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Article # 3081
Journal Rhinology 61 - 5
Article Title Clinical characteristics and associated factors of qualitative olfactory dysfunction
Abstract BACKGROUND: Although interest in qualitative olfactory dysfunction (OD), including parosmia and phantosmia, has been increasing since the COVID-19 pandemic, little is known about the clinical characteristics and associated factors of qualitative OD.
METHODS: Adult patients with subjective smell disturbance who underwent both the olfactory questionnaire and psychophysical olfactory function test were retrospectively enrolled. Demographic and clinical characteristics were analysed according to the presence or absence of parosmia or phantosmia.
RESULTS: Among a total of 753 patients with self-reported OD, 60 (8%) and 167 (22.2%) patients reported parosmia and phantosmia, respectively. Younger age and female sex were related to both parosmia and phantosmia. The frequency of parosmia was significantly higher in patients with post-viral OD (17.9%) than in patients with the sinonasal disease (5.5%), whereas that of phantosmia was not different according to aetiologies of OD. Patients with COVID-19 had significantly younger ages and higher TDI scores than those with other viral infections. Remarkably, patients with parosmia or phantosmia had significantly higher TDI scores than those without but experienced more disruption in daily life. In the multivariate analysis, younger age and higher TDI score were identified as independent factors associated with both parosmia and phantosmia, while the viral infection was associated with parosmia but not with phantosmia.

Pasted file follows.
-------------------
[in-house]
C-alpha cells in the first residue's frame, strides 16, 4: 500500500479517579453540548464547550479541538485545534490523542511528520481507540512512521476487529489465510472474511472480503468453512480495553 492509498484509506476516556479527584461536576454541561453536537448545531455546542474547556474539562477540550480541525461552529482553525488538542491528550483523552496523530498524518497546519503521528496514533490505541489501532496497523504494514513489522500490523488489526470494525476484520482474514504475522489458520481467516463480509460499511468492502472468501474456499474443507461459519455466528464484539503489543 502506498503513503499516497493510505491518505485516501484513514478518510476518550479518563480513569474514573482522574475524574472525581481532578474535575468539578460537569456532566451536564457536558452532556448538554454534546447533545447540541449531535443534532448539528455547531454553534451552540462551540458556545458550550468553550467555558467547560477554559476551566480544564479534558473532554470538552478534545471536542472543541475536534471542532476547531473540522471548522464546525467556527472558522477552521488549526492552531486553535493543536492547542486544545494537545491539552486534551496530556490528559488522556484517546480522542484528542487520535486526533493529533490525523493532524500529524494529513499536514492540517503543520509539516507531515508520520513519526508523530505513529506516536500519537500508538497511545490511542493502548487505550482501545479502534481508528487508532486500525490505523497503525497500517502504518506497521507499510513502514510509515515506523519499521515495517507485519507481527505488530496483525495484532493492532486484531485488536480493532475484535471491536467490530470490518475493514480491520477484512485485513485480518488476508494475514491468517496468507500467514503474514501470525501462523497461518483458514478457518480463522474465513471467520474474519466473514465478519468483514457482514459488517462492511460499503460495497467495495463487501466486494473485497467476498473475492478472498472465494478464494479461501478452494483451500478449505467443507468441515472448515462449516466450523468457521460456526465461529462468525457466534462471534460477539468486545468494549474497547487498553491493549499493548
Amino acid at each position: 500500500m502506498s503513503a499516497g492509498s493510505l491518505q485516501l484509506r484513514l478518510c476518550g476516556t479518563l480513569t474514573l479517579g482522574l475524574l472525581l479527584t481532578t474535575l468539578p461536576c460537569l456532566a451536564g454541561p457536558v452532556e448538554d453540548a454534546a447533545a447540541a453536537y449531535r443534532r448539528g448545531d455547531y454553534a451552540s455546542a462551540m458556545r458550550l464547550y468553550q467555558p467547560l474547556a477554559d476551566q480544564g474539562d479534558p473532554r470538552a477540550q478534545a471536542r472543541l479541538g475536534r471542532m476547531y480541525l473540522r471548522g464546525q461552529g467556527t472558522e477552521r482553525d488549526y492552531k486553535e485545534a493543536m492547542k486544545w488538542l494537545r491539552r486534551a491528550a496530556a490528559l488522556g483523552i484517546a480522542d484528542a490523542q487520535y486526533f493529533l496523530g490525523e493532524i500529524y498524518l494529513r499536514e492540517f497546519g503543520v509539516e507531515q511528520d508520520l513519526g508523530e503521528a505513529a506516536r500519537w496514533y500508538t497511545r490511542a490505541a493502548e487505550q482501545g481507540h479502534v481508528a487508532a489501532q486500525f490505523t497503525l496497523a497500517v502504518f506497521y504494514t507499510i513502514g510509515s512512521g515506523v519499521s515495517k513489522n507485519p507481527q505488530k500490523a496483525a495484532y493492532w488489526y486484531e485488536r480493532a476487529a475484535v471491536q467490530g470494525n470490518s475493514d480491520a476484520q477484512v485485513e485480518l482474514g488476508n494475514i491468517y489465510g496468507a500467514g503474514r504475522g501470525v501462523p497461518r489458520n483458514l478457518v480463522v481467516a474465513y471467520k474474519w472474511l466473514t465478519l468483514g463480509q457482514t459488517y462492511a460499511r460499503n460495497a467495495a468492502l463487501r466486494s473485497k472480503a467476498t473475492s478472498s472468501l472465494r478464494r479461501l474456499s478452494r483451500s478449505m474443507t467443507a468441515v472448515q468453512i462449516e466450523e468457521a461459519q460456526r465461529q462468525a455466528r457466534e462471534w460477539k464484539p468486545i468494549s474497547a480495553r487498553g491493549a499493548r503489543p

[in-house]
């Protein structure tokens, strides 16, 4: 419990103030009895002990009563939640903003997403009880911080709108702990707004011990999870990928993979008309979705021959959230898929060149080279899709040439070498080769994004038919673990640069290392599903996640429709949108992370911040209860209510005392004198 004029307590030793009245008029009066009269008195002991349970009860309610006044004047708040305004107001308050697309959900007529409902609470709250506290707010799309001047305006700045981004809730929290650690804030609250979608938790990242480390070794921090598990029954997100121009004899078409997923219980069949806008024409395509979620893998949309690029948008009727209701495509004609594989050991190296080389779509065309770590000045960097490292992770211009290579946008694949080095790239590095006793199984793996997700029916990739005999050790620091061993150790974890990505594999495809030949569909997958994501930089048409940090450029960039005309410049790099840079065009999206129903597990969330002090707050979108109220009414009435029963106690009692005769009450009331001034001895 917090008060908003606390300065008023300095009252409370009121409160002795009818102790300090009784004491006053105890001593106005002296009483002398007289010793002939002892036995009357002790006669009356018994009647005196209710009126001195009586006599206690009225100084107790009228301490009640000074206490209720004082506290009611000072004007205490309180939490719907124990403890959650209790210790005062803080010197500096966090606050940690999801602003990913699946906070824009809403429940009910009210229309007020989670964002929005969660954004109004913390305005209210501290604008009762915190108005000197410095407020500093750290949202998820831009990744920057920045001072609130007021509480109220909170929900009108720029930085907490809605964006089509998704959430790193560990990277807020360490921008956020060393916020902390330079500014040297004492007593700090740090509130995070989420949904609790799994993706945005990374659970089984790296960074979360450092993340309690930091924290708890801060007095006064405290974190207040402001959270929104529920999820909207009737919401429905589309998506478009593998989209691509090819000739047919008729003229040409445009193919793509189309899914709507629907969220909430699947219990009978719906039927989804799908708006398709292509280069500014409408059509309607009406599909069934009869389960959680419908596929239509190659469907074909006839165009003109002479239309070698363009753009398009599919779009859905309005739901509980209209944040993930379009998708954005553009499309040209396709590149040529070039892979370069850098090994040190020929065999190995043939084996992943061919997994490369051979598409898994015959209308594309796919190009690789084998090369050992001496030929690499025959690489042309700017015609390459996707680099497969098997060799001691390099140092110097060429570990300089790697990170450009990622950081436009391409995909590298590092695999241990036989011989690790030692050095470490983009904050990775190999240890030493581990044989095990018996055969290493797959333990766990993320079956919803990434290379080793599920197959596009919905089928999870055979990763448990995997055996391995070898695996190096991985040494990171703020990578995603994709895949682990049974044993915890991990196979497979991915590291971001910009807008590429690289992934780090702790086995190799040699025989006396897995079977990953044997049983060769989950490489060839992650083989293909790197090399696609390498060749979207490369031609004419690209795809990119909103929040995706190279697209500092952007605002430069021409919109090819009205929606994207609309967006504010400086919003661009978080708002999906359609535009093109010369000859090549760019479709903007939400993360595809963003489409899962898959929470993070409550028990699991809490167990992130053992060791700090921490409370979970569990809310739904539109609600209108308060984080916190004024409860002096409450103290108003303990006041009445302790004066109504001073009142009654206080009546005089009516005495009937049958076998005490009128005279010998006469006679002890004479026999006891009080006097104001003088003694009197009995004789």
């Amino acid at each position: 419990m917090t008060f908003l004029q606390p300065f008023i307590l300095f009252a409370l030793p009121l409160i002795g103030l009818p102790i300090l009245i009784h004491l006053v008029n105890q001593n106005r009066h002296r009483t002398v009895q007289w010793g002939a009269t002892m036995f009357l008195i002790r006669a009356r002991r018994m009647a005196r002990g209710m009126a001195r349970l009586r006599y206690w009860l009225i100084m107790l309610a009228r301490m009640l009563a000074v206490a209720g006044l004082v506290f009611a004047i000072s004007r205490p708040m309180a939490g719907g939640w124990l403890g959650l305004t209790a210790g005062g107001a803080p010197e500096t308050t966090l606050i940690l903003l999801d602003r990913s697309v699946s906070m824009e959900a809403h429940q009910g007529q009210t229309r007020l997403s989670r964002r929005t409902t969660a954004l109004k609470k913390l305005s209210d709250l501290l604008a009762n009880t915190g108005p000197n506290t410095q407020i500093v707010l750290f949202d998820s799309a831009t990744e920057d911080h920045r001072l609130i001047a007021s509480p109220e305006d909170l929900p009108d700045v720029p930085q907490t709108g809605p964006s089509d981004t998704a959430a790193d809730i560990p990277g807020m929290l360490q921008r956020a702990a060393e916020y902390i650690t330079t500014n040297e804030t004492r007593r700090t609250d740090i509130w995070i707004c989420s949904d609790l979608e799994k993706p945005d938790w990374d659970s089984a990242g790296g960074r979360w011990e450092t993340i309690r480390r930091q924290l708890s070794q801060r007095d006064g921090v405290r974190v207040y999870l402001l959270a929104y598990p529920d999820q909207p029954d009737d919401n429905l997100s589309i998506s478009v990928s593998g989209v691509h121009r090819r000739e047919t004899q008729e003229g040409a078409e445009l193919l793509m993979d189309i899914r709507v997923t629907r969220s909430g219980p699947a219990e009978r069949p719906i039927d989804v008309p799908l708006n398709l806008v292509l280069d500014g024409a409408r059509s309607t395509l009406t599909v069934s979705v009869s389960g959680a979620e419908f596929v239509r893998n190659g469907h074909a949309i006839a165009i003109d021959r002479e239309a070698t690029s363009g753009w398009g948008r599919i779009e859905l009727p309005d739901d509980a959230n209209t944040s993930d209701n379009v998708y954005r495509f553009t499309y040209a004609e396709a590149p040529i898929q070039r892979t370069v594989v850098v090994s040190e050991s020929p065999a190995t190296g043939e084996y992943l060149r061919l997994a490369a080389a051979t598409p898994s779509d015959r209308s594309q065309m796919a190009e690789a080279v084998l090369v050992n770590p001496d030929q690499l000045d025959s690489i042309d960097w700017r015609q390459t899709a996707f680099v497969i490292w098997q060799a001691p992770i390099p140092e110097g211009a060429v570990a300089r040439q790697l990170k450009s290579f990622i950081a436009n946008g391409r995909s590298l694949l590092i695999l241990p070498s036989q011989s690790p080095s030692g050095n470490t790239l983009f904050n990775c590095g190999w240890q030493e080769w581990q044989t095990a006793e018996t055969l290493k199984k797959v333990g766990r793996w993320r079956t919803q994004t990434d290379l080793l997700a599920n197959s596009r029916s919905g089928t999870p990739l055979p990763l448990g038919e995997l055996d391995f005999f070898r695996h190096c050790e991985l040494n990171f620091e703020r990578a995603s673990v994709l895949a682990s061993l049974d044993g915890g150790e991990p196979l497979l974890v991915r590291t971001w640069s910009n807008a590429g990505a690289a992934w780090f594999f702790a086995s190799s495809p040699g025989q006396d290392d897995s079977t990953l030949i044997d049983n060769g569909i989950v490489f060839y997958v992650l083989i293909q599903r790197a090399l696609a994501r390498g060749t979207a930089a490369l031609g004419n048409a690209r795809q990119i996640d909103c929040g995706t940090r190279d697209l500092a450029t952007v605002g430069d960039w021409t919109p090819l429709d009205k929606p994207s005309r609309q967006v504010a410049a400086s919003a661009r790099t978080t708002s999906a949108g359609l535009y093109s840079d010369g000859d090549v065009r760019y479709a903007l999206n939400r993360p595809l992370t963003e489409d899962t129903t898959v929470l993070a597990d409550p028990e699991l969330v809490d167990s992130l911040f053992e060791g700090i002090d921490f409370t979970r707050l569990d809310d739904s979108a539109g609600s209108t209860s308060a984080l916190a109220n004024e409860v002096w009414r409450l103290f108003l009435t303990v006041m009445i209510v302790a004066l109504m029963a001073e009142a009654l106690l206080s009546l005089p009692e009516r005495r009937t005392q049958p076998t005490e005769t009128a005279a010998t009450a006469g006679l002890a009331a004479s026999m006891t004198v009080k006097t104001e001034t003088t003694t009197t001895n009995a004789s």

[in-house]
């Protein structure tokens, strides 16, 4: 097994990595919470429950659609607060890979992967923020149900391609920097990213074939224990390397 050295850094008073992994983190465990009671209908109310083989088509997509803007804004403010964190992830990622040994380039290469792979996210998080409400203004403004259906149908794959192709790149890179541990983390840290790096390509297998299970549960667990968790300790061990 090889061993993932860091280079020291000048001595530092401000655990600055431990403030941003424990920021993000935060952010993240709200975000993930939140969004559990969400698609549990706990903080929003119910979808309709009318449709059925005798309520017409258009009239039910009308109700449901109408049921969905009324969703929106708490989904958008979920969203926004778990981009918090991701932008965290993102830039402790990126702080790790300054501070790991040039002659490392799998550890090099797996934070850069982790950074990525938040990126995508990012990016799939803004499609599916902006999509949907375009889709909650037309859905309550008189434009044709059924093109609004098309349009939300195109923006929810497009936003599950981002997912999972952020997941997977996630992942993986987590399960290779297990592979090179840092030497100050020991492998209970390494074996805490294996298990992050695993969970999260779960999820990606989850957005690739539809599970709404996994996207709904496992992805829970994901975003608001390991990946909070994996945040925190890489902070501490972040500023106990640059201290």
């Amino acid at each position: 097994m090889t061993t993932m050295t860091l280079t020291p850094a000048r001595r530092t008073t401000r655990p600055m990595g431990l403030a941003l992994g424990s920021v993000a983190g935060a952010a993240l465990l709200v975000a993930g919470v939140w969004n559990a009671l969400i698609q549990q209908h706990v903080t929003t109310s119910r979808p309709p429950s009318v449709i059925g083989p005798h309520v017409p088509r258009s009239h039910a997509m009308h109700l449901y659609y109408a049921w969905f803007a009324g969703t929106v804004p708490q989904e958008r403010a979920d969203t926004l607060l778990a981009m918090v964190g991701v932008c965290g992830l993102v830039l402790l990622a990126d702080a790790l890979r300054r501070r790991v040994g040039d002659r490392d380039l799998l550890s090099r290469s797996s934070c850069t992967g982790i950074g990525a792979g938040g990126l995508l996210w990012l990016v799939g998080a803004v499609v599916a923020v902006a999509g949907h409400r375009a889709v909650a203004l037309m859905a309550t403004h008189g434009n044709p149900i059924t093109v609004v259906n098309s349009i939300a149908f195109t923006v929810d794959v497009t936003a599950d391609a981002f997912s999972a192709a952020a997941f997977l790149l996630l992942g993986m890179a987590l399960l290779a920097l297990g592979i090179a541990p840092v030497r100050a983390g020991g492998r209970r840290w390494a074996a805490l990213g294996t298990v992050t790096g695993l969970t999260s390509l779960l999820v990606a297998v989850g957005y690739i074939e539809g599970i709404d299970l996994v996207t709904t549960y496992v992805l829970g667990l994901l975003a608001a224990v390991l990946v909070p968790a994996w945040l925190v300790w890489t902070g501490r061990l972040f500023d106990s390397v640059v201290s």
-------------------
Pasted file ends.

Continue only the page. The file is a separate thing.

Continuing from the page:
CONCLUSIONS: Patients with OD who have parosmia or phantosmia have higher odour sensitivity than those who do not, but experience more deterioration in the quality of life. Viral infection is a risk factor for parosmia but not for phantosmia.
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